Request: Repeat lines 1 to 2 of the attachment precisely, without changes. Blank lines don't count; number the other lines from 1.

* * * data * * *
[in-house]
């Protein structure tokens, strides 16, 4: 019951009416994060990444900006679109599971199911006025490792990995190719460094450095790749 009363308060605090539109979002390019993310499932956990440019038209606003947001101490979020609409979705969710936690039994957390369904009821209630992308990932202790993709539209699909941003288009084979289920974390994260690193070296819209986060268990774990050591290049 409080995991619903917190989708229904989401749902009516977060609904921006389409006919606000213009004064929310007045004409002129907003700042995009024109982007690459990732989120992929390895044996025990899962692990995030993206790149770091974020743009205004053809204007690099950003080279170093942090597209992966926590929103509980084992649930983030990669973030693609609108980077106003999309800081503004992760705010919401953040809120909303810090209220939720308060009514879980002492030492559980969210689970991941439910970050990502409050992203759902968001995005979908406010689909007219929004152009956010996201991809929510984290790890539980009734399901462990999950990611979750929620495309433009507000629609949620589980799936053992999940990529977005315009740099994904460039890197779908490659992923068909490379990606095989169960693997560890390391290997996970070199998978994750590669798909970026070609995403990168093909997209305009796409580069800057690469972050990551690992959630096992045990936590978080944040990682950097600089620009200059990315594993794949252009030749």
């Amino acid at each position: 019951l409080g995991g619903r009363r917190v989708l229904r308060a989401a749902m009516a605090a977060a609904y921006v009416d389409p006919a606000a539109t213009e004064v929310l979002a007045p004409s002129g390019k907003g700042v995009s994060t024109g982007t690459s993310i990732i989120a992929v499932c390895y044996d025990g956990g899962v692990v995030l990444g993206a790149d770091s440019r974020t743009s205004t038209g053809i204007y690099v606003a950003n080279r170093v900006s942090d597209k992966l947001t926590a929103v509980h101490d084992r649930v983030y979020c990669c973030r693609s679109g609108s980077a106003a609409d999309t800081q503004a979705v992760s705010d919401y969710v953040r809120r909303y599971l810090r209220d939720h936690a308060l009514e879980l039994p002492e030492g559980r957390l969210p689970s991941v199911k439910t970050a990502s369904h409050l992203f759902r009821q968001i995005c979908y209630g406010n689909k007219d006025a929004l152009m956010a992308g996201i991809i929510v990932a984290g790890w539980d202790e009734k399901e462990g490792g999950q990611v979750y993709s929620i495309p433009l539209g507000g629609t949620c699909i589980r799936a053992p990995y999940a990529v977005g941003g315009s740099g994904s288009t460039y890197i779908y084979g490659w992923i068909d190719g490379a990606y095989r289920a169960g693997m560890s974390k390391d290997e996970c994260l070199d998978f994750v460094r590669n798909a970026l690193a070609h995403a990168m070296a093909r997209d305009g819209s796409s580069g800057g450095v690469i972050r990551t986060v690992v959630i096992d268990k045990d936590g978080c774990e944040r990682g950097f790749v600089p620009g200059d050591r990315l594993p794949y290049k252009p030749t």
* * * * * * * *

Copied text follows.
[in-house]
């Protein structure tokens, strides 16, 4: 019951009416994060990444900006679109599971199911006025490792990995190719460094450095790749 009363308060605090539109979002390019993310499932956990440019038209606003947001101490979020609409979705969710936690039994957390369904009821209630992308990932202790993709539209699909941003288009084979289920974390994260690193070296819209986060268990774990050591290049 409080995991619903917190989708229904989401749902009516977060609904921006389409006919606000213009004064929310007045004409002129907003700042995009024109982007690459990732989120992929390895044996025990899962692990995030993206790149770091974020743009205004053809204007690099950003080279170093942090597209992966926590929103509980084992649930983030990669973030693609609108980077106003999309800081503004992760705010919401953040809120909303810090209220939720308060009514879980002492030492559980969210689970991941439910970050990502409050992203759902968001995005979908406010689909007219929004152009956010996201991809929510984290790890539980009734399901462990999950990611979750929620495309433009507000629609949620589980799936053992999940990529977005315009740099994904460039890197779908490659992923068909490379990606095989169960693997560890390391290997996970070199998978994750590669798909970026070609995403990168093909997209305009796409580069800057690469972050990551690992959630096992045990936590978080944040990682950097600089620009200059990315594993794949252009030749």